Not to undermine your point, but you did not just say "MLB resurges." Resurges from what? Well, there is some weird public perception that baseball is languishing in America. Something about "World Series ratings", "steroid scandals", "lack of star power", etc. It might mean something if their attendance numbers weren't through the roof, or people ignored merchandise sales. I personally don't believe there is any real problem with MLB, but I wrote that in case someone was paying attention to only the negative stories about baseball. That said, I'm surprised someone didn't chirp in with "but soccer will be HUGE in America in 50 years!".

posted by grum@work at 04:04 PM on May 11

Didn't mean to post and vanish, my son wanted on the computer and I had to study. chicobangs, your eloquence on this subject is beyond brilliant! I agree with so many of your statements. I made the point of Upshaw's salary, I suppose, to possibly show his (seems to me) "let them eat cake" attitude towards former players who are hurting. (maybe a bad way to express what I meant) To all who think the former players shouldn't get anything: I don't think they want to be made millionaires, just some decent health care and a little more money that puts them above the poverty level. To qualify for disability in the NFL, you have to be determined so by an NFL doctor. Whose side do you think he/she is gonna favor? Kinda like trying to get Soc. Sec. Dis. a S.S. doc have to examine you and make the determination, that is why there are lawyers who specialize in sueing the Soc. Sec. Admin. And I think Mike Webster's family is sueing the NFL for just a partial amount of what he would have received if he had lived. And as stated several times in this thread, the NFL has the money to be a little generous to it's retirees who don't have it so good.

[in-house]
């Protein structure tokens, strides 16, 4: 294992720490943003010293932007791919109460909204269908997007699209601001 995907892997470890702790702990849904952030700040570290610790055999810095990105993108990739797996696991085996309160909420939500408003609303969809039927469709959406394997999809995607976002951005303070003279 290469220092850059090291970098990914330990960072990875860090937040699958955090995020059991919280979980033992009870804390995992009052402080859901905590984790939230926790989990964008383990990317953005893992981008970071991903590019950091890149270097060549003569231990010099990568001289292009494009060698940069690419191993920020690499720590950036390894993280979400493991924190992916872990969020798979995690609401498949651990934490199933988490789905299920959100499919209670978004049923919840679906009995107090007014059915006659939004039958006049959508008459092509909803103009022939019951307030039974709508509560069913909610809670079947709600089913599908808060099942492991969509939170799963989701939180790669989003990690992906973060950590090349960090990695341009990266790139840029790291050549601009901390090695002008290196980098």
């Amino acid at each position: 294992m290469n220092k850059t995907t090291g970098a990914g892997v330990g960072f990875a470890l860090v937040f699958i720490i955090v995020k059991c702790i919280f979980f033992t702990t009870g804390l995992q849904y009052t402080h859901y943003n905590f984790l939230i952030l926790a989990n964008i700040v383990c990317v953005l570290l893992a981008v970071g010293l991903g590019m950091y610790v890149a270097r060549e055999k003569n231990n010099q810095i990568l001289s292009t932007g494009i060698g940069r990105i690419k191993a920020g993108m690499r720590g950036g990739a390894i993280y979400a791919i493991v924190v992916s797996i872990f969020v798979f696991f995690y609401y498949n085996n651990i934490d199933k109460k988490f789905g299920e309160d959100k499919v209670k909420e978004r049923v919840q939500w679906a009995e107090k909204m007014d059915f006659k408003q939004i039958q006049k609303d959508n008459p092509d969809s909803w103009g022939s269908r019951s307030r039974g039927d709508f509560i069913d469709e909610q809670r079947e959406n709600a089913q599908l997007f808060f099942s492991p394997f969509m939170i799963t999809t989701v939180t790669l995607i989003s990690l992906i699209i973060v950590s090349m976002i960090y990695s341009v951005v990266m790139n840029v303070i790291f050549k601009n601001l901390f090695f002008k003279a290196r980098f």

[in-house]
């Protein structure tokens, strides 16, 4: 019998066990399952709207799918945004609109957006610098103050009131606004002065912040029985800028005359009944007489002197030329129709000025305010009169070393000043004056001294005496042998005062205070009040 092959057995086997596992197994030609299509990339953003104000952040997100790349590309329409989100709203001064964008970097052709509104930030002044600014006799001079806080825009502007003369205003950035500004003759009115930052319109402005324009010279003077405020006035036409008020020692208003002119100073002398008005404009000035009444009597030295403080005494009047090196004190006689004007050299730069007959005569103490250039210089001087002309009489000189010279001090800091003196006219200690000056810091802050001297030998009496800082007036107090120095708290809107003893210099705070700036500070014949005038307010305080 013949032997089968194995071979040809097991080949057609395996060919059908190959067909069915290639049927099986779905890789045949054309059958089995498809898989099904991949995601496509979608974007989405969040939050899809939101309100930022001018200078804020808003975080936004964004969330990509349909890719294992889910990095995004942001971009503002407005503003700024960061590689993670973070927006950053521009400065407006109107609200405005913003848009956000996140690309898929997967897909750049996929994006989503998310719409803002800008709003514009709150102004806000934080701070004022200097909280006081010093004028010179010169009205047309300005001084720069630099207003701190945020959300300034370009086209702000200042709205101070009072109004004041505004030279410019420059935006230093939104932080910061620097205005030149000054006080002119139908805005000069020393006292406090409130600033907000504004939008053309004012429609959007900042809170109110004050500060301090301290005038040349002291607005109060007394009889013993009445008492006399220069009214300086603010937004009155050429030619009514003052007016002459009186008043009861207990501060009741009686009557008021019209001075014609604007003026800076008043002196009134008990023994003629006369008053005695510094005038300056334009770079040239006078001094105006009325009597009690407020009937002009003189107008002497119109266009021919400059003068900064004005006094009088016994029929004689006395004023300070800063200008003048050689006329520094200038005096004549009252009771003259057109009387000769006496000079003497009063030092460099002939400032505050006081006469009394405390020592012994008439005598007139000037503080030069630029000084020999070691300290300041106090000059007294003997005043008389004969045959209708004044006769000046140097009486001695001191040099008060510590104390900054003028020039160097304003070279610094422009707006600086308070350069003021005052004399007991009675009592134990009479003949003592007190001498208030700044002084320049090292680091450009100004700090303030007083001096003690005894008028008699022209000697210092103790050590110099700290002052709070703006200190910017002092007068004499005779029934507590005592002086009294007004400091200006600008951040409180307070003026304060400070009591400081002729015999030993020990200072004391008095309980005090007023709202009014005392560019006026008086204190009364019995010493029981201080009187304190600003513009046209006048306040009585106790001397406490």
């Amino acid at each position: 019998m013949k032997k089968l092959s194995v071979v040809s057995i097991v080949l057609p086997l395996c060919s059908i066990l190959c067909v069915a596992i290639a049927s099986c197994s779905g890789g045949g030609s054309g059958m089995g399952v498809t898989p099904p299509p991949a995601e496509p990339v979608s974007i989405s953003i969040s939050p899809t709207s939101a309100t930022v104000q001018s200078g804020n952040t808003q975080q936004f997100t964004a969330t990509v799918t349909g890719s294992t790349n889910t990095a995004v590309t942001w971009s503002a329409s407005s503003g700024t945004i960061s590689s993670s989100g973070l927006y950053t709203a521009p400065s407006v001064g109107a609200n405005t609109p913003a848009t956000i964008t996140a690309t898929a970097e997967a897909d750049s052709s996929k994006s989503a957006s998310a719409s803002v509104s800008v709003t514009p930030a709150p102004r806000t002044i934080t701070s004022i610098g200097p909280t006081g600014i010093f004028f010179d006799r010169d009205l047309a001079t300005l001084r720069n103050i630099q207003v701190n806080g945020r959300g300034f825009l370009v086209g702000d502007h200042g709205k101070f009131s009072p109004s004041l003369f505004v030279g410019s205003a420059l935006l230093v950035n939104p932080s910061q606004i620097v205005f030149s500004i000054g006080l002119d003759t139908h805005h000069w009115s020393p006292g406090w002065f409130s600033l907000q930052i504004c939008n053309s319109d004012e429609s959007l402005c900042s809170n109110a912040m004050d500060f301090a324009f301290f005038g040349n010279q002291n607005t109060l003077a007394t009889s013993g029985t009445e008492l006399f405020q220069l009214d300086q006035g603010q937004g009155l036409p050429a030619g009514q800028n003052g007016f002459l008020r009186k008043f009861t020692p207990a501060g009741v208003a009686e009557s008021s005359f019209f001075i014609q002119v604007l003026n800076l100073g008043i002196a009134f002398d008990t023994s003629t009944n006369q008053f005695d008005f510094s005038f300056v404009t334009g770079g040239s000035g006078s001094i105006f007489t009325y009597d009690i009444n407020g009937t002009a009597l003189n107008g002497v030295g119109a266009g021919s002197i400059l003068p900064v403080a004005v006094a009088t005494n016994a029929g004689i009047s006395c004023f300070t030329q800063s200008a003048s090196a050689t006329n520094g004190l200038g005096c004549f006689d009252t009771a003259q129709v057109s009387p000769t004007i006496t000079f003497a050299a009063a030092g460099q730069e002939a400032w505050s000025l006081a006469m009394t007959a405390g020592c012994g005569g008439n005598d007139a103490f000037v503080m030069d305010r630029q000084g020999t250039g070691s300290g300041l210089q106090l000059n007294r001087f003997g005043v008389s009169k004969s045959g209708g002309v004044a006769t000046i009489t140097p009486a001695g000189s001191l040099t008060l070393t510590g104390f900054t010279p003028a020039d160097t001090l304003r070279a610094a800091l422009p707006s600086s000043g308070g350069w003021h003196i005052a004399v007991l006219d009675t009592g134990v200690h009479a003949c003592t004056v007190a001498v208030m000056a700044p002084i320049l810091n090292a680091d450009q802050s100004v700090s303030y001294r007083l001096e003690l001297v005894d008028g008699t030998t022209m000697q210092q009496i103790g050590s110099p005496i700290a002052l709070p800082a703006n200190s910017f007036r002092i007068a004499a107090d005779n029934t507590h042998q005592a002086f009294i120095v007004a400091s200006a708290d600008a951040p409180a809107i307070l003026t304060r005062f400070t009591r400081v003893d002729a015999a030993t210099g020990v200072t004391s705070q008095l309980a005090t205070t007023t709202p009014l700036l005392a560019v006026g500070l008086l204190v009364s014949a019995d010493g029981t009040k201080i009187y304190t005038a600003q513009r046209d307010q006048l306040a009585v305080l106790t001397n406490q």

posted by steelergirl at 05:59 PM on May 11

chicobangs, your eloquence on this subject is beyond brilliant! He's awful hunky too, with a lovely smile, and he smells like fresh cut grass.

posted by The_Black_Hand at 01:40 PM on May 12

He's awful hunky too, with a lovely smile, and he smells like fresh cut grass I knew that was a John Deere I saw.

posted by BornIcon at 07:02 AM on May 14

even in public employment they're coming under heavy pressure (understandable given that they require funding by a taxpayer population who do not themselves enjoy any pension guarantee). I am a member of a public retirement fund in Ohio. The Ohio police and fire pension, we have one other one in Ohio for cops and firefighters its called PERS. Don't forget that we also pay a percentage of our wages(pension contribution) into this system, for us it is 10%. It comes right off the top of our pay checks. The city also pays only a certain percentage of the employee's wage into it. I don't know what that is. Some CBA's use their pension contribution as a barganing tool.

posted by jojomfd1 at 12:12 AM on May 15